Ondansetron is a serotonin 5-HT3 receptor antagonist which is used in controlling nausea and vomiting due to cancer chemotherapy, radiation therapy and surgery.
- Nausea during chemotherapy and radiation therapy
- Vomiting during chemotherapy and radiation therapy
- PONV (Post Operative nausea and vomiting)
0.15 mg/kg up to a maximum of 16 mg per dose
When patient is undergoing chemotherapy, the body in response to chemotherapeutic agent stimulates vagal afferents through serotonin receptors to initiate vomiting reflexes.
The 5HT3 receptor antagonist suppresses vomiting and nausea by serotonin binding to 5HT3 receptors.
These antagonize the action of serotonin and relieves in nausea and vomiting.
The mean peak plasma concentration at 10 minutes was 42.9ng/ml after I.V infusion and after 10 minutes it is 31.9ng/ml after IM route.
The plasma protein binding was 70-76% at pharmacological concentration range of 10 to 500ng/ml.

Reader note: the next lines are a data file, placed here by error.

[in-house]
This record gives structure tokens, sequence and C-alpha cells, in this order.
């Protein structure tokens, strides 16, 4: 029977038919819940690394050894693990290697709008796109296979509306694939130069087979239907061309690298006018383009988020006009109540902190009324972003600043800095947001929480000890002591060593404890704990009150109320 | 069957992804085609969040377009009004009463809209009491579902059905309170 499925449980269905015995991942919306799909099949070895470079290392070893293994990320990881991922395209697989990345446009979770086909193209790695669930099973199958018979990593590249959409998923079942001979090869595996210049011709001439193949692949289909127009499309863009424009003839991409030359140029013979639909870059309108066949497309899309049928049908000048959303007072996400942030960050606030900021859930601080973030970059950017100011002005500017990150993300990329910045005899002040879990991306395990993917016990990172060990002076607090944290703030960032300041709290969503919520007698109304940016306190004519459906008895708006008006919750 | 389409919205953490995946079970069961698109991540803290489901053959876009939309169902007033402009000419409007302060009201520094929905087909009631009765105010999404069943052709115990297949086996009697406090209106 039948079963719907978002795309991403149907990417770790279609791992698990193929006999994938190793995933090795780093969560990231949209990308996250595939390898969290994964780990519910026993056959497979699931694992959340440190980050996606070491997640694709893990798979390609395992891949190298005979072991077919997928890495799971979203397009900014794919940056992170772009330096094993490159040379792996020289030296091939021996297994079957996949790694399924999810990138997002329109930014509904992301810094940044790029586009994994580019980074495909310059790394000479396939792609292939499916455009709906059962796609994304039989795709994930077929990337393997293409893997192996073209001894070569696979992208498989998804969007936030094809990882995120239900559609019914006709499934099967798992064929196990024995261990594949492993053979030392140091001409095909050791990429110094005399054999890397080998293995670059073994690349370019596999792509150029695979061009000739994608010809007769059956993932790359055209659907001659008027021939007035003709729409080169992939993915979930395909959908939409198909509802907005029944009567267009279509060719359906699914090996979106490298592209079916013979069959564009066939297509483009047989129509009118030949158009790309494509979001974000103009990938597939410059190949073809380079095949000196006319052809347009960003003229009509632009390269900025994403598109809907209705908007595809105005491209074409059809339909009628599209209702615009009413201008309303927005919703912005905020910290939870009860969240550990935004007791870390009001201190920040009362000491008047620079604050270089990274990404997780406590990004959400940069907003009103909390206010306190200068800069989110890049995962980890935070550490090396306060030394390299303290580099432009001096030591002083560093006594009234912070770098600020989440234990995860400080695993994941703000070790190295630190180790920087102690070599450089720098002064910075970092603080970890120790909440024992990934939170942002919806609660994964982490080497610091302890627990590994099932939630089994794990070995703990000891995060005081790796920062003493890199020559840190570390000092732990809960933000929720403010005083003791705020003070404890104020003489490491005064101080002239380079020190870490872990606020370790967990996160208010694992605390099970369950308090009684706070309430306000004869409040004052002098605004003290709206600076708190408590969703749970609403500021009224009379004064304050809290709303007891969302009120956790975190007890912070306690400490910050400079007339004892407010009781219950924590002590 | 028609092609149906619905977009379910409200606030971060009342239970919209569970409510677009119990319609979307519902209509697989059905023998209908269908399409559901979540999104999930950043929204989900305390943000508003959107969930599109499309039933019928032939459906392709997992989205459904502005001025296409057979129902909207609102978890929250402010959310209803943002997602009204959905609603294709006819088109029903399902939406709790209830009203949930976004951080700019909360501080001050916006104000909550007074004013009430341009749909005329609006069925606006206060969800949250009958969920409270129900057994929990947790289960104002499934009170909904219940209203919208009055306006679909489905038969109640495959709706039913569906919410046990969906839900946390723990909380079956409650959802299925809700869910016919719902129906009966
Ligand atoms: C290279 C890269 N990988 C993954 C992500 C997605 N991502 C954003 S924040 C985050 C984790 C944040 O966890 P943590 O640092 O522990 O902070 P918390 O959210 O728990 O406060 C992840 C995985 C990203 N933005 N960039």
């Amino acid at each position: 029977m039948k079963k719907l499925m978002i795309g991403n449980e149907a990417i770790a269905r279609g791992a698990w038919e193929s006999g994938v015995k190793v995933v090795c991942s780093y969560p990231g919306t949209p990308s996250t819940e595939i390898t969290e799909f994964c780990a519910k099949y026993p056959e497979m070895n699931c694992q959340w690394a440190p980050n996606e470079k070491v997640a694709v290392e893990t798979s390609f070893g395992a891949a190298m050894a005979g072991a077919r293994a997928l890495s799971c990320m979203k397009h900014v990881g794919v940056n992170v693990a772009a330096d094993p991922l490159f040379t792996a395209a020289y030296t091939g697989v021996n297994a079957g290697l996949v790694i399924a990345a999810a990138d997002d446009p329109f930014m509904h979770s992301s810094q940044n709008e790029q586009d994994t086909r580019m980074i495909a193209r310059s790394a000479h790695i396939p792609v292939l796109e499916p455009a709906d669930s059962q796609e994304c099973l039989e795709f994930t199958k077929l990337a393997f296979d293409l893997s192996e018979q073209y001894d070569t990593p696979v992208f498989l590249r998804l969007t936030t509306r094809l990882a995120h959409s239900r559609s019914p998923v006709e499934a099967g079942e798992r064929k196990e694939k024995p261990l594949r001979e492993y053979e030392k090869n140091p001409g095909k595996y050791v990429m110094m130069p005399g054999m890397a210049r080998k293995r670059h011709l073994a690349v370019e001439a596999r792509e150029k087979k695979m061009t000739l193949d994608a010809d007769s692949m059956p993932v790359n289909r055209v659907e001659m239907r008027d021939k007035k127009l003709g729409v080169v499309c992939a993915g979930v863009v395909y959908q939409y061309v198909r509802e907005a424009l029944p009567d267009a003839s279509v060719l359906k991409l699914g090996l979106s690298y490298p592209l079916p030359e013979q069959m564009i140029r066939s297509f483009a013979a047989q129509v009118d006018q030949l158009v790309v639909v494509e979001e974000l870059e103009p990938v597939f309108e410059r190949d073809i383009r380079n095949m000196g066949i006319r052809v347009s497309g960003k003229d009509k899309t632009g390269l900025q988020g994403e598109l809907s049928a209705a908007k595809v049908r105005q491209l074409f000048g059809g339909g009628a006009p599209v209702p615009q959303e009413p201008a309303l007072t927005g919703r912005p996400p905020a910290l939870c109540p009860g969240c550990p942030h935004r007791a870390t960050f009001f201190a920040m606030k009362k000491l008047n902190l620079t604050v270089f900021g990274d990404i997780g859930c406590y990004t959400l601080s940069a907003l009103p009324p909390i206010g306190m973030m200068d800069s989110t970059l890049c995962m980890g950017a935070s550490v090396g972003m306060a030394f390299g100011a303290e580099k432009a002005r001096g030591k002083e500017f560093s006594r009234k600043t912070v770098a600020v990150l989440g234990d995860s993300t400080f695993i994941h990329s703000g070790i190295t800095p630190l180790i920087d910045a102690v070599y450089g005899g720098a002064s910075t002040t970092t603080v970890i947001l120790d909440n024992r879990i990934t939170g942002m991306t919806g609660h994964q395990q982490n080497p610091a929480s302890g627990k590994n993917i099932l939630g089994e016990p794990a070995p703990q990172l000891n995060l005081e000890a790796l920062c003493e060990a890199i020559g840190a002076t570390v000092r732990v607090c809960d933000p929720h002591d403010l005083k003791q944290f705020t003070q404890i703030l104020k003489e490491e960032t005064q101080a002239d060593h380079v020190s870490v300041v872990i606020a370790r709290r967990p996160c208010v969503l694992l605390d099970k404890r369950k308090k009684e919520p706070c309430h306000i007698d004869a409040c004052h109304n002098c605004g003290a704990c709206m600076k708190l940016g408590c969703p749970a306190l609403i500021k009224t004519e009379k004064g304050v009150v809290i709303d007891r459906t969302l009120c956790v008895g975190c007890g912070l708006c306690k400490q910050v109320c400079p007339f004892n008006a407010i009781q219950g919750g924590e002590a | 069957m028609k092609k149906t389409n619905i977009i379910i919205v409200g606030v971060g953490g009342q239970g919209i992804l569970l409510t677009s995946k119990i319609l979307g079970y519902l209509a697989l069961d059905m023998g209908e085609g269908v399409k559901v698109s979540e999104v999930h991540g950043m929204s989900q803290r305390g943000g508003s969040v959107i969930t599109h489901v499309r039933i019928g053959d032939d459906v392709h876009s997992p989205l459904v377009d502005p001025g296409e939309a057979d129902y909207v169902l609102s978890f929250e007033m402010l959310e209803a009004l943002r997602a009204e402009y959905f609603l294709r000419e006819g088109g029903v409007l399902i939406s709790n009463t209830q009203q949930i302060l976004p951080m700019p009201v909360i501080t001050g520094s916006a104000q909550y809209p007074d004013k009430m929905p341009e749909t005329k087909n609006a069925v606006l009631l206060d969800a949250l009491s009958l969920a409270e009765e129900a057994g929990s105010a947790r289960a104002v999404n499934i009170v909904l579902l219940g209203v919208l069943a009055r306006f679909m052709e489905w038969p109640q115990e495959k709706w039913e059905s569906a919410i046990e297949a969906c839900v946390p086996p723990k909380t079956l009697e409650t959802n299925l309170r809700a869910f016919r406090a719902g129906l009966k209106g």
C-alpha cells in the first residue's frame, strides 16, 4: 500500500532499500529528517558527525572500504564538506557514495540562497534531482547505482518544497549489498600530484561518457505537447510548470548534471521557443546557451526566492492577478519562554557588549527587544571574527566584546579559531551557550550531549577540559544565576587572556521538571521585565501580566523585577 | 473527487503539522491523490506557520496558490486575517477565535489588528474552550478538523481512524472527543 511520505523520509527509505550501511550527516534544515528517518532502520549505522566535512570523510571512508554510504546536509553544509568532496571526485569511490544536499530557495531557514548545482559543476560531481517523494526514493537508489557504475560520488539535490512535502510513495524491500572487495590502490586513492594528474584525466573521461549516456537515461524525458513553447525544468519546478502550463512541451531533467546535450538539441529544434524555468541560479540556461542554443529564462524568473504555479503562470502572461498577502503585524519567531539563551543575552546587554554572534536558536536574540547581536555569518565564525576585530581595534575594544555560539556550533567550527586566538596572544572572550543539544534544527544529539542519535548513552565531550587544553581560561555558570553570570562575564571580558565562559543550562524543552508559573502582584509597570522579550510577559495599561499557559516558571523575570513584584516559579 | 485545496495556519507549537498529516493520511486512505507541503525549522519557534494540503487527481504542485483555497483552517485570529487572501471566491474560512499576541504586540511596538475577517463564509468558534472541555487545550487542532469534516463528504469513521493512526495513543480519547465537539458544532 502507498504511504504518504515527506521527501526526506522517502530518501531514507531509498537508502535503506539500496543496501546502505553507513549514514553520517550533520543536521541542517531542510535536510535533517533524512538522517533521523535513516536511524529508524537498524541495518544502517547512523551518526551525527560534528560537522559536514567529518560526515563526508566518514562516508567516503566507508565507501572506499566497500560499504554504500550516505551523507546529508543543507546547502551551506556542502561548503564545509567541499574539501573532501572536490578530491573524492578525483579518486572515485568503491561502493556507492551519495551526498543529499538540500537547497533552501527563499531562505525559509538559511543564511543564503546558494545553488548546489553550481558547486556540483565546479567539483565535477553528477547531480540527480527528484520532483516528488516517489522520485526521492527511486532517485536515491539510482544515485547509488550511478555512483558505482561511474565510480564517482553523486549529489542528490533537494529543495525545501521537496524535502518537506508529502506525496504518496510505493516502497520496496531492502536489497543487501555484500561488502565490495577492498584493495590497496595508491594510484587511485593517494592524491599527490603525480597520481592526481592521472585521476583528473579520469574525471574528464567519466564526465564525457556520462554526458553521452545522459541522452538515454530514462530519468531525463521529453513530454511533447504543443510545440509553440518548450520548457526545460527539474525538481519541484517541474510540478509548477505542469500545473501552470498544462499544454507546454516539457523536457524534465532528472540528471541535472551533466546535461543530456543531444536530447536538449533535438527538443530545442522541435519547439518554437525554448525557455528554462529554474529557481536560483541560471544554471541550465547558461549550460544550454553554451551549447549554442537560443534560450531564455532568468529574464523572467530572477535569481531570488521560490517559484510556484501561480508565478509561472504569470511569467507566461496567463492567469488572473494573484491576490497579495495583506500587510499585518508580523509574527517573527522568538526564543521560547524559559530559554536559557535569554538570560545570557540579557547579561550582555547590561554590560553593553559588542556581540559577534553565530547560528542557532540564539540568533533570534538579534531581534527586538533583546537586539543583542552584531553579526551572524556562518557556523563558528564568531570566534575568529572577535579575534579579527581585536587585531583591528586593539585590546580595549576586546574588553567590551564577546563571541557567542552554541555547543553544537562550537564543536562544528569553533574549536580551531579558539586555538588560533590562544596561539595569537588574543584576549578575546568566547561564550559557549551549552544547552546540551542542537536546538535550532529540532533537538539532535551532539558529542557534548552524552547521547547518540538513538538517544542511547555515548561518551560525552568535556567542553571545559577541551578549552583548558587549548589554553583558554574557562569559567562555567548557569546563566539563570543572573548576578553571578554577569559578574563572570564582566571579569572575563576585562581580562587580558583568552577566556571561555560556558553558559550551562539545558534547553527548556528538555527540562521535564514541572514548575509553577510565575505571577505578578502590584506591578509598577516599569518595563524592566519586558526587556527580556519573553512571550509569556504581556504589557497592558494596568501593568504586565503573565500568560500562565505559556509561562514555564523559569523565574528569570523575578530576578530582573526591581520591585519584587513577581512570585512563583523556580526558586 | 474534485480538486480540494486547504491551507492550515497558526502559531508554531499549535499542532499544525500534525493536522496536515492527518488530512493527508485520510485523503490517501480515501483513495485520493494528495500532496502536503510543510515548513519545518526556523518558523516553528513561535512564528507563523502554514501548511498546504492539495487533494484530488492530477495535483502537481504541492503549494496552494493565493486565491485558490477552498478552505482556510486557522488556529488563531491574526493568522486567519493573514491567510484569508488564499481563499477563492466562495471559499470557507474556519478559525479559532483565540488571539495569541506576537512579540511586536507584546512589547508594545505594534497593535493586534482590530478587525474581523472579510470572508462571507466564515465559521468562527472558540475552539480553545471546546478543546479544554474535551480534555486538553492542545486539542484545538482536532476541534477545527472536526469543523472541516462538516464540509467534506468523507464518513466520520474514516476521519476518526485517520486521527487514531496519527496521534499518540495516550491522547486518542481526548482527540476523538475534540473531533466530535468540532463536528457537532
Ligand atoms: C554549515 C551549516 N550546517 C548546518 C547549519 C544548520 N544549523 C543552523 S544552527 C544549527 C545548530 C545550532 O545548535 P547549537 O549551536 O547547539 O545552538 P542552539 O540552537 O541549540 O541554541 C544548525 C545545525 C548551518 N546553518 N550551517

Drug also penetrates to erythrocytes during circulation.
In body ondansetron is metabolized by hydroxylation on indole ring and further to subsequent glucuronide or sulphate conjugation.
The elimination half life was 4hrs and difference on frequent dosing. A reduction in clearance is observed with the patient of 75 years of age.
- Hypersensitive patient
- Anaphylactic reaction are observed in patient
- Not to be co-administrated with apomorphine because of hypotension and loss of function.
- Patient with hypersensitivity reaction including anaphylaxis and bronchospasm were observed in other selective 5HT3 receptor antagonist.
- Prescription of Ondansetron should be avoided in patients with congenital long QT syndrome
- It should not be used instead of nasogastric suction.